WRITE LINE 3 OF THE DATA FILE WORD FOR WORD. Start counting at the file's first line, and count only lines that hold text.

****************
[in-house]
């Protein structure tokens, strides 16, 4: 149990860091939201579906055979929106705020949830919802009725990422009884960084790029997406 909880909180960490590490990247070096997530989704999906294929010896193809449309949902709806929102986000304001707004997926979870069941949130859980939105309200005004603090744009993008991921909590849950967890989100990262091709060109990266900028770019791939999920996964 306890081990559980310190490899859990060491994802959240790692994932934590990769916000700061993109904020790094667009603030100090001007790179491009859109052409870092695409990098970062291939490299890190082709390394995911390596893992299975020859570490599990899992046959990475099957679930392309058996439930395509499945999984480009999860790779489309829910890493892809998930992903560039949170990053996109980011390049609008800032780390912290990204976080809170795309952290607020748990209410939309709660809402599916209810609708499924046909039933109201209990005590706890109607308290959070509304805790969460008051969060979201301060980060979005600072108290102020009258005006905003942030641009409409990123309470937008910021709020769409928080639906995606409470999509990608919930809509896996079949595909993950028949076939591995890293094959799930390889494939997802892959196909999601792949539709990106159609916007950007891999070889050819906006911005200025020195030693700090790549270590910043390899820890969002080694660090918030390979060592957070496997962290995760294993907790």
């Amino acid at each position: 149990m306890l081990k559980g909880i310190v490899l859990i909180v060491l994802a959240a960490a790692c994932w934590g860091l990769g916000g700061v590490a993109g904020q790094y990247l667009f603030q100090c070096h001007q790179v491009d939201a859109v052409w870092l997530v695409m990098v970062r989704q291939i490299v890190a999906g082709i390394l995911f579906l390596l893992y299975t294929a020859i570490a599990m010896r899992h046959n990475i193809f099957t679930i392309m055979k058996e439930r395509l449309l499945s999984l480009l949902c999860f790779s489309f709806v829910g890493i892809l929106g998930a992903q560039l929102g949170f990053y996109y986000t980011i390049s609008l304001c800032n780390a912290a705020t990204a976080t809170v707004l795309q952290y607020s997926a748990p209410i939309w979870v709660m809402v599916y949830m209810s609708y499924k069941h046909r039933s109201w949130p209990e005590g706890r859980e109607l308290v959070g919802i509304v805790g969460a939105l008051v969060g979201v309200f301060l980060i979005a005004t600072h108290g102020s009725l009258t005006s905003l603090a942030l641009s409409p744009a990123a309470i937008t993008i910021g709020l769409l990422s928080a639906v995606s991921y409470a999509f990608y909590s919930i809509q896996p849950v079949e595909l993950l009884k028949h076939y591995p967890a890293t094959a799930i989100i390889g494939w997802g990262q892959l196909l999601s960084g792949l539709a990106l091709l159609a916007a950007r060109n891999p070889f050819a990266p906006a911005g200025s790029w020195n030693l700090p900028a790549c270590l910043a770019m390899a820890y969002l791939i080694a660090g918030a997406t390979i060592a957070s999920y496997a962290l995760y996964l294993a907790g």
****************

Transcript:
């Amino acid at each position: 149990m306890l081990k559980g909880i310190v490899l859990i909180v060491l994802a959240a960490a790692c994932w934590g860091l990769g916000g700061v590490a993109g904020q790094y990247l667009f603030q100090c070096h001007q790179v491009d939201a859109v052409w870092l997530v695409m990098v970062r989704q291939i490299v890190a999906g082709i390394l995911f579906l390596l893992y299975t294929a020859i570490a599990m010896r899992h046959n990475i193809f099957t679930i392309m055979k058996e439930r395509l449309l499945s999984l480009l949902c999860f790779s489309f709806v829910g890493i892809l929106g998930a992903q560039l929102g949170f990053y996109y986000t980011i390049s609008l304001c800032n780390a912290a705020t990204a976080t809170v707004l795309q952290y607020s997926a748990p209410i939309w979870v709660m809402v599916y949830m209810s609708y499924k069941h046909r039933s109201w949130p209990e005590g706890r859980e109607l308290v959070g919802i509304v805790g969460a939105l008051v969060g979201v309200f301060l980060i979005a005004t600072h108290g102020s009725l009258t005006s905003l603090a942030l641009s409409p744009a990123a309470i937008t993008i910021g709020l769409l990422s928080a639906v995606s991921y409470a999509f990608y909590s919930i809509q896996p849950v079949e595909l993950l009884k028949h076939y591995p967890a890293t094959a799930i989100i390889g494939w997802g990262q892959l196909l999601s960084g792949l539709a990106l091709l159609a916007a950007r060109n891999p070889f050819a990266p906006a911005g200025s790029w020195n030693l700090p900028a790549c270590l910043a770019m390899a820890y969002l791939i080694a660090g918030a997406t390979i060592a957070s999920y496997a962290l995760y996964l294993a907790g």